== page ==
Both U.S. and Chinese markets could be disrupted if President-elect Donald Trump starts a trade war with China, Bob Hormats, vice chairman of Kissinger Associates, told CNBC on Thursday.
Hormats, former vice chairman of Goldman Sachs (International), said Trump could dangle threats in front of China or implement a tariff on imports, but, in any case, there are likely to be consequences.
"Importers, particularly Wal-Mart's, and others buy a lot of Chinese goods because Americans buy them and they get them cheaper on the shelves of these stores. What happens to the price of those items? What happens to the large companies that are selling in China whose profits depend heavily on it?," Hormats said on "Squawk on the Street."
Renegotiating global trade deals was a major selling point of Trump's campaign platform. The president-elect has boasted that he was able convince air-conditioner manufacturer Carrier to scale back announced job cuts as part of a shift to manufacturing to Mexico.
While it is too early to predict the degree to which a trade war would impact trade and investments, Hormats urged caution.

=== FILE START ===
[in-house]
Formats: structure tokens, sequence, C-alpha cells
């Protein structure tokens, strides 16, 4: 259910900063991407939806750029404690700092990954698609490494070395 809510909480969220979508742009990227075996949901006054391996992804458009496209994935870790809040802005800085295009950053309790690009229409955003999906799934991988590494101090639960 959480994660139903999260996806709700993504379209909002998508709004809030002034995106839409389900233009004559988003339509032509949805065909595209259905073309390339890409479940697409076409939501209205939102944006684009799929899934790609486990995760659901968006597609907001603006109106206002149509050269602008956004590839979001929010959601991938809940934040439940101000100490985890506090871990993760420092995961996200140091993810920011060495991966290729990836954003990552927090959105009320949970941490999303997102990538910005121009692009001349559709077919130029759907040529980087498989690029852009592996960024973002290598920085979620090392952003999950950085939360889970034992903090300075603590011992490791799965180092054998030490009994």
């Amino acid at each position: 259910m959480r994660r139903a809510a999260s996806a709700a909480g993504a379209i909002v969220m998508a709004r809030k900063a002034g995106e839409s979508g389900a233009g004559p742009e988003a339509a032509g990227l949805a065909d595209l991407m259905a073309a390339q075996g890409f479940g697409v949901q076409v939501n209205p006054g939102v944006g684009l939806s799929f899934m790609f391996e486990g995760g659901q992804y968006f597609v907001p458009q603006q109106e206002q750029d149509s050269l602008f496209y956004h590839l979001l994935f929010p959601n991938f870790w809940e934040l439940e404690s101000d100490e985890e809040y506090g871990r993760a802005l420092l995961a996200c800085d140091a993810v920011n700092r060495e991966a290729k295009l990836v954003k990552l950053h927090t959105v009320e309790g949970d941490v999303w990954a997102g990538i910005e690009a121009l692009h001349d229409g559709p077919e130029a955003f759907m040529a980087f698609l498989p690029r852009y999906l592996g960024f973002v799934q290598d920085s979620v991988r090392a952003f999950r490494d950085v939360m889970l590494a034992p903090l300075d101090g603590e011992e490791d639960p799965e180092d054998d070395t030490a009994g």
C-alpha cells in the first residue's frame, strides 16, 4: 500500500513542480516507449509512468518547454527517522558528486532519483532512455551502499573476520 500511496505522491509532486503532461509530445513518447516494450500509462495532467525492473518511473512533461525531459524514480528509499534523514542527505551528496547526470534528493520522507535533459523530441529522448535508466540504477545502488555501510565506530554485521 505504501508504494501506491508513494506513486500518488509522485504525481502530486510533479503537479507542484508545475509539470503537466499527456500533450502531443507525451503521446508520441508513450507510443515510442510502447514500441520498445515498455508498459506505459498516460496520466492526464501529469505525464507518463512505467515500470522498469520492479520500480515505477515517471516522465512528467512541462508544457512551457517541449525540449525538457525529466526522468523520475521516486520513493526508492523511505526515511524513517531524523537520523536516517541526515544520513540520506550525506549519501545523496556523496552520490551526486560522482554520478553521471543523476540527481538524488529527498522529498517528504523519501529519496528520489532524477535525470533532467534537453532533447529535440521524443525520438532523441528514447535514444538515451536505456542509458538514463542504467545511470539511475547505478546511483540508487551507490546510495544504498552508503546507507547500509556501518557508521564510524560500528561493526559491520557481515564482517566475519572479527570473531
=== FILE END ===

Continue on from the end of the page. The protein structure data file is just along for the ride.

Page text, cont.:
"Think through carefully what you plan to do," he said. "Don't do it by tweets, but have your negotiators and the Chinese sit down and try to work these things out before you take action. The Chinese are not particularly keen on being threatened, and probably are going to be very reluctant to act over threat or a particular series of actions."
If the president-elect wants to protect American jobs, Hormats said the Trump administration could also focus on the role technology plays in the market.
"Most of the job displacement is not from imports, it's from technology displacing old jobs. The numbers are quite overwhelming in that respect."